By THE NATION
THE “PEOPLE’S Health Systems Movement” group has expressed concerns over the vacuum in group purchasing for expensive overseas drugs, as there is still no clarity over which state agency will continue the work formerly undertaken by the National Health Security Office (NHSO).
Nimit Thien-Udom, director of the Aids Access Foundation, warned yesterday that with only two months left of the current financial year, stocks of vital products such as anti-retroviral drugs, kidney wash liquids and vaccines were getting low and in need of replenishing. He said the lack of clarity would affect patients in need of constant medication.
The NHSO has acted as group purchaser of high-cost drugs for more than a decade and managed to negotiate the best prices, saving the country Bt5 billion a year while ensuring patients received vital medications, Nimit said.
The Office of the Auditor-General recently ruled, however, that the NHSO had no authority to do the task and Nimit lamented the void.
He also revealed that the government had reportedly prepared a model in which seven major public hospitals would arrange the group purchasing for seven groups of high-cost drugs so any medical facility in need of such medicines could buy directly from them.
The NHSO also recommended that the government fund the group purchasing of drugs in a form of a fixed budget sent directly to the seven hospitals.
The NHSO has issued a directive to its board and a submission for the Cabinet’s approval, while the Finance Ministry vowed to issue a special regulation to authorise the seven hospitals to buy drugs directly from the Government Pharmaceutical Organisation provided that the purchase received the Cabinet’s nod.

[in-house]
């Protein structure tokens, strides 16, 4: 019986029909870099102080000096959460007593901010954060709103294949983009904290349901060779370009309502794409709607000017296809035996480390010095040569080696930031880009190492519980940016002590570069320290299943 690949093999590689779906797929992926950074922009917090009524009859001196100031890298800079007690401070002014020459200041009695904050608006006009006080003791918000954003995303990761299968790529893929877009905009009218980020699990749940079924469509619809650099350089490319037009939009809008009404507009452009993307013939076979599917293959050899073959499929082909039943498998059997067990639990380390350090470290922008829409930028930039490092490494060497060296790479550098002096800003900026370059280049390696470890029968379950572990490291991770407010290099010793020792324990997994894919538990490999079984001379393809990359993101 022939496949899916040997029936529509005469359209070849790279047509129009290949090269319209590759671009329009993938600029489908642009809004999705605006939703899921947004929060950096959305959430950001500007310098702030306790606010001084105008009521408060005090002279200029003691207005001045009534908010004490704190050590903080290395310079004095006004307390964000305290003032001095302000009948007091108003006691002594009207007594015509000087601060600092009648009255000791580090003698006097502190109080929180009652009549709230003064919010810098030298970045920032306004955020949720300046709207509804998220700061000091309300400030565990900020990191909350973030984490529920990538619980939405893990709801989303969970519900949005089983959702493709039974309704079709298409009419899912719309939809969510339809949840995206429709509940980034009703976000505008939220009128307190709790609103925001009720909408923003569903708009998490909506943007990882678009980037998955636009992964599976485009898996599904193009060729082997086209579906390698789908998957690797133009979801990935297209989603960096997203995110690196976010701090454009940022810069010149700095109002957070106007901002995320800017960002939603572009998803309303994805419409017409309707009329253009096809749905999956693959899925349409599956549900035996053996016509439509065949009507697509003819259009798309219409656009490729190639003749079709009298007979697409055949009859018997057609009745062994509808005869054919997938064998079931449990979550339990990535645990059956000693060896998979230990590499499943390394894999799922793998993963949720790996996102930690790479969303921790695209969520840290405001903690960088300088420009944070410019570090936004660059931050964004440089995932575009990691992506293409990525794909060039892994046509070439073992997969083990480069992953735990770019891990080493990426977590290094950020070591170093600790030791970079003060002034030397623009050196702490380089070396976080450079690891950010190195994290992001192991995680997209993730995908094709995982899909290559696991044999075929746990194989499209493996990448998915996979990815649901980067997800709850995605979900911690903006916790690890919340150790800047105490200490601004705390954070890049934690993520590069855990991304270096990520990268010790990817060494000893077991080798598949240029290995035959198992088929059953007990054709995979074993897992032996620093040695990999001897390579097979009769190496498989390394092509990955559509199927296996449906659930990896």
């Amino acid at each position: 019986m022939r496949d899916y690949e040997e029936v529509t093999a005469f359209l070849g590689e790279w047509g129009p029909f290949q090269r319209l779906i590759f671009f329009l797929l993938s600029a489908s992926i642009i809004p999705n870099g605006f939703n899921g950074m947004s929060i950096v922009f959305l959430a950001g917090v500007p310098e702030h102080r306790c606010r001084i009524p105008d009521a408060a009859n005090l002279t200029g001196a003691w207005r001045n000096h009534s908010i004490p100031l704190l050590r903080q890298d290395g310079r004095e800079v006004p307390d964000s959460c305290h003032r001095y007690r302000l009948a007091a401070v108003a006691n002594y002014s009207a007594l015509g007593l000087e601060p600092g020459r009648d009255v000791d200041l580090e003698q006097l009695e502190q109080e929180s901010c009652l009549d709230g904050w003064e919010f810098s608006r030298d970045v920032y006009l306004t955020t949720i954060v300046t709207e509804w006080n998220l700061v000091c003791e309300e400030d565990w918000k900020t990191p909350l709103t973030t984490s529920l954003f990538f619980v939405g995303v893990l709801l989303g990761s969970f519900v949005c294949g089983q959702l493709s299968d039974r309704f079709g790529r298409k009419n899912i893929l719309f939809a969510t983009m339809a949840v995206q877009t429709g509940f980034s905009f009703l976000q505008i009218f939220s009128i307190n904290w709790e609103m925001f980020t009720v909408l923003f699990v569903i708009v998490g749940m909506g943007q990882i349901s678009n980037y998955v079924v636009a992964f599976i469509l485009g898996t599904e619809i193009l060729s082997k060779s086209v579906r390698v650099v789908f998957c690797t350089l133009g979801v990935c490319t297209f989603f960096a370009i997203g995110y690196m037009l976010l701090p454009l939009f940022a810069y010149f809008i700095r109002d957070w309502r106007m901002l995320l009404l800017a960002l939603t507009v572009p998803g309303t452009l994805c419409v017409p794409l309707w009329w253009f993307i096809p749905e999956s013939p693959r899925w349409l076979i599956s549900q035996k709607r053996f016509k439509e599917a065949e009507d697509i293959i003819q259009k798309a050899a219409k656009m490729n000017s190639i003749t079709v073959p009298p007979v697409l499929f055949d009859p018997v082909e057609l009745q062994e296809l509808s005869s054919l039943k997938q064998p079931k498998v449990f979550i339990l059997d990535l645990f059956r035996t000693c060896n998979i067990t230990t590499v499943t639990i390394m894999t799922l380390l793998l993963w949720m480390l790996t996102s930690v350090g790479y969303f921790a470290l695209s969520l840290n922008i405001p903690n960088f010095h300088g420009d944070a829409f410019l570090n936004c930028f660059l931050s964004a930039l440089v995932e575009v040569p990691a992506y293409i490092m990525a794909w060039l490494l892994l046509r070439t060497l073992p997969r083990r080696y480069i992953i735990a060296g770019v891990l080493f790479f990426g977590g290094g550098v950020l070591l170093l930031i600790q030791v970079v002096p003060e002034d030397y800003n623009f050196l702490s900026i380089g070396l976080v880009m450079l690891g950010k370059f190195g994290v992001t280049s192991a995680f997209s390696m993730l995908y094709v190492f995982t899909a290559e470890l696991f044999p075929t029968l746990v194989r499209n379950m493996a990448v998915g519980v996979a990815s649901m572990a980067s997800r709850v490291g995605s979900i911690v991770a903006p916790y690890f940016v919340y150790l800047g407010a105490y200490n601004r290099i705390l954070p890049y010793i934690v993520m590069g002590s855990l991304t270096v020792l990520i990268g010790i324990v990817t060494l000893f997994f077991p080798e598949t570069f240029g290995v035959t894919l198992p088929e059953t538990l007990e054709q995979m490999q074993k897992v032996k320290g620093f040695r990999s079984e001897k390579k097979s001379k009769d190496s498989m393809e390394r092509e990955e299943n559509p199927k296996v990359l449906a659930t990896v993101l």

“So if the drugs cost Bt10 billion, is such a budget allocation directive to the seven hospitals doable in the eyes of the Auditor-General? ” asked Nimit. “This doesn’t make sense, as there will be no regulation in place to ensure people’s access to the medicines. Hospital directors also are not authorised to spend this much money hence the requirement for the Cabinet’s nod. Why don’t you just let the NHSO do the task as the Council of State suggested – a law amendment to authorise the NHSO to do this job? Is this because the NHSO is ex-PM Thaksin Shinawatra’s legacy? Is this a political matter to justify the undermining of the universal healthcare system principle?”
Nimit urged the committee amending the National Health Security bill to consider the Council of State’s idea to authorise the NHSO for group drug purchasing or to set forth clarity over which state agency can do the job. He said his group considers the NHSO a suitable option.
In a related development, a source at the Public Health Ministry revealed that Dr Varakorn Samakoses – who chairs the committee drafting the National Health Security Bill – would today sit down with Public Health Minister Piyasakol Sakolsatayadorn to discuss two key issues in the bill.
“One is about the central procurement system for some types of drugs. The other is about the separation of an extra personnel budget from the flat-rate per-head subsidy for the universal healthcare scheme,” the source said.
According to the source, the People’s Health Systems Movement” group is upset that the bill does not authorise the NHSO to handle the procurement.
“The group is also dismayed that the bill will separate the extra personnel budget from the subsidy. That’s why the discussions between the two key men have to take place,” the source added.